PM for changing ‘face of Indian science’, R&D; spending to go up

January 3rd, 2012 - 2:06 pm ICT by IANS  

Manmohan Singh Bhubaneshwar, Jan 3 (IANS) India’s position in the world of science was being overtaken by countries like China, Prime Minister Manmohan Singh said Tuesday and announced that spending on research and development (R&D;) would go up two percent of the GDP from the current 0.9 percent by the end of the Twelfth Plan.

Inaugurating the 99th Indian Science Congress (ISC) here, Manmohan Singh said: “Over the past few decades, India’s relative position in the world of science had been declining and we have been overtaken by countries like China.”

“Things are changing, but we cannot be satisfied with what has been achieved. We need to do much more to change the face of Indian science. We must strengthen the supply chain of the science sector. While it is true that science and engineering continue to attract the best students, many of them later opt for other careers because of poor prospects in science,” he said.

The prime minister also emphasised the need for increasing spending in science sector.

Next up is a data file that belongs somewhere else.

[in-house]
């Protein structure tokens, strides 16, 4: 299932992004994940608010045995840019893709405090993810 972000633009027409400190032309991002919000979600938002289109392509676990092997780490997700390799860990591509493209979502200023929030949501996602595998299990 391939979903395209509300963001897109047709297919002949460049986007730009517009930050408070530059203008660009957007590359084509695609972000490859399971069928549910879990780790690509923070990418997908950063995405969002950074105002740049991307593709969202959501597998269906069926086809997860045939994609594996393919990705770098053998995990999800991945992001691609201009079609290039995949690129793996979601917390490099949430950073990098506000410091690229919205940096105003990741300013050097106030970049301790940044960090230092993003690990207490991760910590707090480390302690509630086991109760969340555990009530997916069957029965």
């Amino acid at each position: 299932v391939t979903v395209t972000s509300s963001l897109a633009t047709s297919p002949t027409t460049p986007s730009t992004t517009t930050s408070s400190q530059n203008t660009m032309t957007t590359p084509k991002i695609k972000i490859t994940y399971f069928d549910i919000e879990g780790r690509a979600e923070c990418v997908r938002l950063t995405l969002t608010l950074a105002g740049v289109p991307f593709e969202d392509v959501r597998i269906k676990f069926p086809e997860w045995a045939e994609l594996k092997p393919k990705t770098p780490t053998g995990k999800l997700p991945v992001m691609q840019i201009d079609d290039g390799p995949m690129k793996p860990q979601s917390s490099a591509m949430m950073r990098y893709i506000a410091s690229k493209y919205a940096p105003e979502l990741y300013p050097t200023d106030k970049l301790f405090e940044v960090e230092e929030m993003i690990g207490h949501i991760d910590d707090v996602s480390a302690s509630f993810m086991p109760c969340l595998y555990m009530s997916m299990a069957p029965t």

“As far as resources are concerned, the fraction of GDP spent on research and development in India has been too low and stagnant. We must aim to increase the total R&D; spending as a percentage of GDP to 2 percent by the end of the 12th Plan Period from the current level of about 0.9 percent,” he said.

He said this can only be achieved if industry, which contributes only 25 percent of the total R&D; expenditure today, increases its contribution.

“I believe public sector undertakings, especially in the energy sector, should play a major role in this expansion. We have to increase public-private partnerships and catalyse significantly increased interaction between publicly owned S&T; (science and technology) institutions and industry,” he said.

According to Manmohan Singh, it was in some ways ironic that foreign companies like GE and Motorola had created world class technology hubs in India, while our own industry has not done so, except perhaps in the pharma sector. “We need to look at ways of incentivising private R&D; investment under Indian conditions.”

He said that at present, publicly funded R&D; is skewed in favour of fundamental rather than applied research.

“It is easier to attract industrial funds into applied research areas and a set of principles should be formulated to push such funding and to drive public private partnerships in R&D.;”

More than 15,000 delegates, including scientists and students, are participating in the Jan 3-7 event being held at the Kalinga Institute of Industrial Technology (KIIT University). The theme of the conference is “Science and Technology for Inclusive Innovation - Role of Women”.

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